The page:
Use the Borg pattern instead of the Singleton pattern: Allow multiple instantiation of your class and have the instances share the same static state.

// Shared data
static NSDictionary *sharedData = nil;

+ (void) initialize {
  // Initialize shared data
  sharedData = [[NSDictionary alloc] init];

- (id) init {
  self = [super init];

  if (self) { = sharedData;

This way, clients may arbitrarily use static getInstance methods or init methods, and receive objects sharing the same state. They need not even be aware that it's a singleton.

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interesting... wrap a private singleton class by another class... – Bryan Chen Feb 1 '13 at 13:14
After some thought, I decided this is a way to go and will reengineer a couple of my singleton classes this way. This makes your infrastructure really flexible -- you'll be able to "unsingle" the singleton if necessary. – ilya n. Sep 26 '13 at 23:23

I tend to use the following: (with newer instancetype compiler syntax)

@implementation MyClass

+ (instancetype)myClass {
  static MyClass *singleton; // keep global variables in the most minimal scope

  if (singleton == nil) @synchronized (self) {
    singleton = [[MyClass alloc] initPrivate];

  return singleton;

- (instancetype)initPrivate { // ARC requires the method start with "init…"
  self = [super init];

  return self;

- (instancetype)init {
  return nil;


This also doesn't prevent others from calling [[MyClass alloc] privateInit] but it will warn them (unless they write their own hushing code).

This would also leak pre-ARC if someone calls [[MyClass alloc] init] - but you've got bigger problems if that happens. Optionally, you could throw an exception when init is called. (as in holex's answer)

Also, subclasses could theoretically get in a race condition. If you're worried about that change @synchronized (self) to @synchronized ([McClass class]). I prefer the self as cleaner code and I know there won't be subclasses.

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I'm not sure why alloc init will leak. As you returned nil from init the allocated memory has a reference count of 0 and should be deallocated. Am I missing something? – ilya n. Sep 26 '13 at 23:18
with ARC it should be cleaned up, as you mentioned. I'll edit that for clarification. (I've been coding Objective-C for 2 decades without ARC, so that was my default mind set when I was writing this) Pre-ARC, the call to alloc would create the space, without a call to release/dealloc it would leak. – bshirley Sep 27 '13 at 15:30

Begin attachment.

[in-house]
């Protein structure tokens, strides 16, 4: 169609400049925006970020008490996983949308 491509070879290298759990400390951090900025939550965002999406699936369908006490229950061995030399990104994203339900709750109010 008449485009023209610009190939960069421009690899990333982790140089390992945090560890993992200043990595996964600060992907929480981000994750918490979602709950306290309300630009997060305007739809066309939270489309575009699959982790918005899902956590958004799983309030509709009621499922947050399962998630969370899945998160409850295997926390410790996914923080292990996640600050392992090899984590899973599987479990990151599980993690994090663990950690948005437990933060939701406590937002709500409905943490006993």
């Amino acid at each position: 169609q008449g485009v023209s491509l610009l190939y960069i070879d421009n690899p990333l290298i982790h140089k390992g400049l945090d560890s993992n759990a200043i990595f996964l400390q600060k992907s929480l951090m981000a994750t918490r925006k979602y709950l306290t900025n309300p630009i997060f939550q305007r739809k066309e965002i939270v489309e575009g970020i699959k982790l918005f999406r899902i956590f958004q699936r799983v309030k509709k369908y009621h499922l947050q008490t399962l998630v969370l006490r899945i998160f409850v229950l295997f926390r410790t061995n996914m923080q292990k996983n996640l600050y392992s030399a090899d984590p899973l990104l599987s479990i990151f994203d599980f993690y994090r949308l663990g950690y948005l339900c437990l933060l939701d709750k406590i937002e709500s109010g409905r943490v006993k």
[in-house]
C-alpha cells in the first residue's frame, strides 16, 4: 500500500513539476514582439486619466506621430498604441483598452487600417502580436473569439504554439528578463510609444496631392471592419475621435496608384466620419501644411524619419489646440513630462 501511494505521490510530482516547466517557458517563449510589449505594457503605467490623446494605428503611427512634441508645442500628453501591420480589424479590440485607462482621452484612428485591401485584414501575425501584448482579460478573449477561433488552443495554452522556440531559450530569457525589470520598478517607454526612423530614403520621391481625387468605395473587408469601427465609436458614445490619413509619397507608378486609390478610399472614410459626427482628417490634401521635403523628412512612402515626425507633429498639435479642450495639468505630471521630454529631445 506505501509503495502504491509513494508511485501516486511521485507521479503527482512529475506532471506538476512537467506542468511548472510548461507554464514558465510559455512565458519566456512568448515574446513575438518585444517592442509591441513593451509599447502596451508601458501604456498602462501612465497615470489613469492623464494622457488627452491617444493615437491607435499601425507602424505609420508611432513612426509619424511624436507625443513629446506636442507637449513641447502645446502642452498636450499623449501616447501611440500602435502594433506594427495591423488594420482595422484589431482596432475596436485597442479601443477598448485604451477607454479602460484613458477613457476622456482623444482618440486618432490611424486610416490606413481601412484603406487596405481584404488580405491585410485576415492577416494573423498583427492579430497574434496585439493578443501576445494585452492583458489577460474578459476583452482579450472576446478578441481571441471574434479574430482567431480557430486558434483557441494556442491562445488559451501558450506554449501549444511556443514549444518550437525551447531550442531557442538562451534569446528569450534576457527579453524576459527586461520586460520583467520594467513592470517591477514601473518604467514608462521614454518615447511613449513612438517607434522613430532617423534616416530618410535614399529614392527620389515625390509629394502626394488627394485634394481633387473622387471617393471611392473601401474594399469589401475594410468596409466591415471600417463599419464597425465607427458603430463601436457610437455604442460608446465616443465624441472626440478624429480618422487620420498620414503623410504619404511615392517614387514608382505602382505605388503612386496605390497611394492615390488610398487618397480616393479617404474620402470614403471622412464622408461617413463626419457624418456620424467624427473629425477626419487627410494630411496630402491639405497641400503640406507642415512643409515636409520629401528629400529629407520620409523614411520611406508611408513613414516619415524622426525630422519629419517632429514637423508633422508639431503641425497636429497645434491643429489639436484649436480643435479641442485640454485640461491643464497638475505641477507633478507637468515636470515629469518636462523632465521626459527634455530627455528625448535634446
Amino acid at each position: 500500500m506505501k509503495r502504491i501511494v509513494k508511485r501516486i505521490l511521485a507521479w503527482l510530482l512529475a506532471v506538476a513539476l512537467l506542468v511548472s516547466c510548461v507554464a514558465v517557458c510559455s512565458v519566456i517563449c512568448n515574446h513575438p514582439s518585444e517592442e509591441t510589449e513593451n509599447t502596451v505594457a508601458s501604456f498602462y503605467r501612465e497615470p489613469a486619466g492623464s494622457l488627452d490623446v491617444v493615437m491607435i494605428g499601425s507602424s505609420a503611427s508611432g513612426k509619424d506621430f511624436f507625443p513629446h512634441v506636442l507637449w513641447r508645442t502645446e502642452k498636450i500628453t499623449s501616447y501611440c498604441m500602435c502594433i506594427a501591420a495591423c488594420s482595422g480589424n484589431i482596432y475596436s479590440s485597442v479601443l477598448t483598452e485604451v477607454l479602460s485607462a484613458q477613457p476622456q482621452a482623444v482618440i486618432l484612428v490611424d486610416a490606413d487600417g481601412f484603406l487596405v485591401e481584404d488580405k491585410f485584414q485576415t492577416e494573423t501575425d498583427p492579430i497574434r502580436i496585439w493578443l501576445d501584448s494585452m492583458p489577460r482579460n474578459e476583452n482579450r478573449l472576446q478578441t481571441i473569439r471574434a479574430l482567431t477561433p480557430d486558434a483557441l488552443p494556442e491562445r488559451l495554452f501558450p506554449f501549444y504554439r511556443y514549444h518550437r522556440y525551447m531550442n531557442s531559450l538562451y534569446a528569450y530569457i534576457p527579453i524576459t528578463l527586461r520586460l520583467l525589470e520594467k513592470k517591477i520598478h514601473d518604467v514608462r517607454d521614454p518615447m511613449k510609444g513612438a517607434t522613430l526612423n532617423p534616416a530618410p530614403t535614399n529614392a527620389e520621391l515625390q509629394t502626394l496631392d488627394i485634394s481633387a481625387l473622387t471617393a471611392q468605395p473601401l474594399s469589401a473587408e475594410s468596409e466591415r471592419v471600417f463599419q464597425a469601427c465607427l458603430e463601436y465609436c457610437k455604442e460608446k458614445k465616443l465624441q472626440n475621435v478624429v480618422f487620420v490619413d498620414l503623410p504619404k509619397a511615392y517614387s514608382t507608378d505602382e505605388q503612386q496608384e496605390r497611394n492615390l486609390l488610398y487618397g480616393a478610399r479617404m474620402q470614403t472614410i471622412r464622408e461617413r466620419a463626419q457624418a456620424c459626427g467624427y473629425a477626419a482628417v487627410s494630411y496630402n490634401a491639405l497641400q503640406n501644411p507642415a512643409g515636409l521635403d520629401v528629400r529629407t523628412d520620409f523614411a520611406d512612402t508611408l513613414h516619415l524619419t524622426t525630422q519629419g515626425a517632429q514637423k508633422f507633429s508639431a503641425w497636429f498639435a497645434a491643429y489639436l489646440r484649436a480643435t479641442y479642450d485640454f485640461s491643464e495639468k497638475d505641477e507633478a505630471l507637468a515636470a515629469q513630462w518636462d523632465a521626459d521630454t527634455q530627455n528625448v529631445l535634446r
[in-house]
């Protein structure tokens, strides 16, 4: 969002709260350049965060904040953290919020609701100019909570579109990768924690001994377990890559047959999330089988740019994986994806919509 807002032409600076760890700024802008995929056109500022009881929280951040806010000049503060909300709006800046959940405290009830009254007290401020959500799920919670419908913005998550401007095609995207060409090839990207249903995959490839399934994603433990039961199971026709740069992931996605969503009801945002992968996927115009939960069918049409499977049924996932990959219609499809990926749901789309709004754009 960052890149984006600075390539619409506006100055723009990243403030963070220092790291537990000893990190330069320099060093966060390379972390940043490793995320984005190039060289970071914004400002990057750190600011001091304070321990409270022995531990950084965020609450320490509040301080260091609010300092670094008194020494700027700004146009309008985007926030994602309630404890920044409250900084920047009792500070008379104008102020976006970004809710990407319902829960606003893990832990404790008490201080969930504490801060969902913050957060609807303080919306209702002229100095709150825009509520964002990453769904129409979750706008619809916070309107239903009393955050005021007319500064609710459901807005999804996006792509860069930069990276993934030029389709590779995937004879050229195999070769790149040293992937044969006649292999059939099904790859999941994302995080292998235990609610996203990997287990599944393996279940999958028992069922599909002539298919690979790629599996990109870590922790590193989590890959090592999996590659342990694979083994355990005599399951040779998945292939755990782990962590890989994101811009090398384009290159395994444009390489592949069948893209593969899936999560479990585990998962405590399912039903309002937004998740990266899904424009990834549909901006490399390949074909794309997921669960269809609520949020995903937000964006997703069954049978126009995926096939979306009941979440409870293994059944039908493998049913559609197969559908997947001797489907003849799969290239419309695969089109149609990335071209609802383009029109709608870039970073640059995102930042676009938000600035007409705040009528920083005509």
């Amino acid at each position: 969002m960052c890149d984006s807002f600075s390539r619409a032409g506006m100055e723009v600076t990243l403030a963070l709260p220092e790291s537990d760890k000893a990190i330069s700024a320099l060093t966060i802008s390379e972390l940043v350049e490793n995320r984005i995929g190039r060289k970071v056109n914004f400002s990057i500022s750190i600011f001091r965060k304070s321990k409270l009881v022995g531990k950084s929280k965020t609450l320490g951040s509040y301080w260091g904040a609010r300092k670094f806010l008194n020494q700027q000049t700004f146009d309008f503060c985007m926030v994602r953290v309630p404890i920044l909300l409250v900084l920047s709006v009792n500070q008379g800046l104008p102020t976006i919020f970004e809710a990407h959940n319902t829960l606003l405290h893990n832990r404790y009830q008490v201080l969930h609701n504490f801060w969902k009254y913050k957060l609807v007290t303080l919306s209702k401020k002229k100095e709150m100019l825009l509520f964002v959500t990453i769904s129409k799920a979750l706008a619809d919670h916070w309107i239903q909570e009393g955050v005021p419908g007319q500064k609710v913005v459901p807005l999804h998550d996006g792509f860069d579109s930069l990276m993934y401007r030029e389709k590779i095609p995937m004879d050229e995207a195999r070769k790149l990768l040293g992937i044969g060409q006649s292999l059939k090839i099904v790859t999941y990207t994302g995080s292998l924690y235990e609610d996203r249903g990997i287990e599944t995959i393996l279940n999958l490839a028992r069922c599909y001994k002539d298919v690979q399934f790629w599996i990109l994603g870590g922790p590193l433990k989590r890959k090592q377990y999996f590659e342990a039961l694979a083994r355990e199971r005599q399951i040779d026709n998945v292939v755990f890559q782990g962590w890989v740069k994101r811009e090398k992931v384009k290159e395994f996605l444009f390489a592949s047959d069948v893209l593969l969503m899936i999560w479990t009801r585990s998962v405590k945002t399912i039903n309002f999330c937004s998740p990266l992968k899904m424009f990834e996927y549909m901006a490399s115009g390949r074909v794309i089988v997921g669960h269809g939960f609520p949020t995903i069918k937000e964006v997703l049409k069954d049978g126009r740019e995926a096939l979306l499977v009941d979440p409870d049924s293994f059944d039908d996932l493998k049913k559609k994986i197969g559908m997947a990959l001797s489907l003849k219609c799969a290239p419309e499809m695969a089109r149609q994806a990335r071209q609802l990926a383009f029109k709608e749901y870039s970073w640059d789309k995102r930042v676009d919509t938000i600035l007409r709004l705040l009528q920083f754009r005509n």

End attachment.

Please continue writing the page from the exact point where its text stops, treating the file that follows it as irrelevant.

convert instance to class method and use the Class object as the singleton.

for example you have a singleton class like this

@interface MySingleton {
    int count;

+ (MySingleton *)sharedInstance;
- (int)getNext;


I am suggesting you to convert it to

@interface MySingleton

+ (int)getNext;


in MySingleton.m

static int count;

then you can use it like

[MySingleton getNext];


id obj = [MySingleton class]; // Class objects are singleton provided by runtime
[obj getNext];


I just want to point out, there are already so many ObjC implementation for singleton pattern.

simple google search will find them. everything are considered. (much more than what I was expected)

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yes, it is nice, but how does it solve the original problem? you also can allocate many instances of the MySingleton class when you call the [[MySingleton alloc] init]... – holex Feb 1 '13 at 13:55
but object returned by [[MySingleton alloc] init] will be useless because nothing is implemented. then people will know it is mistake to call it. and you can always override alloc to return [self class] and implement +[init] to return the same – Bryan Chen Feb 1 '13 at 14:01
yes, but in my case the singleton class allocated only once, no matter how many times you want to call the [[MyClass alloc] init]. from the second time the alloc provides a nil value, so you are not able to allocated twice or more. (you also could throw an exception in the second time to the developers to force them to use the +sharedInstance class method.) – holex Feb 1 '13 at 14:05
The point is, why will people call alloc init? it is clear they are deal with class method and you don't crease instance to access class method. – Bryan Chen Feb 1 '13 at 14:13
because they can do it, and the original question is about how we can force the singleton class would be allocated only once... – holex Feb 1 '13 at 14:22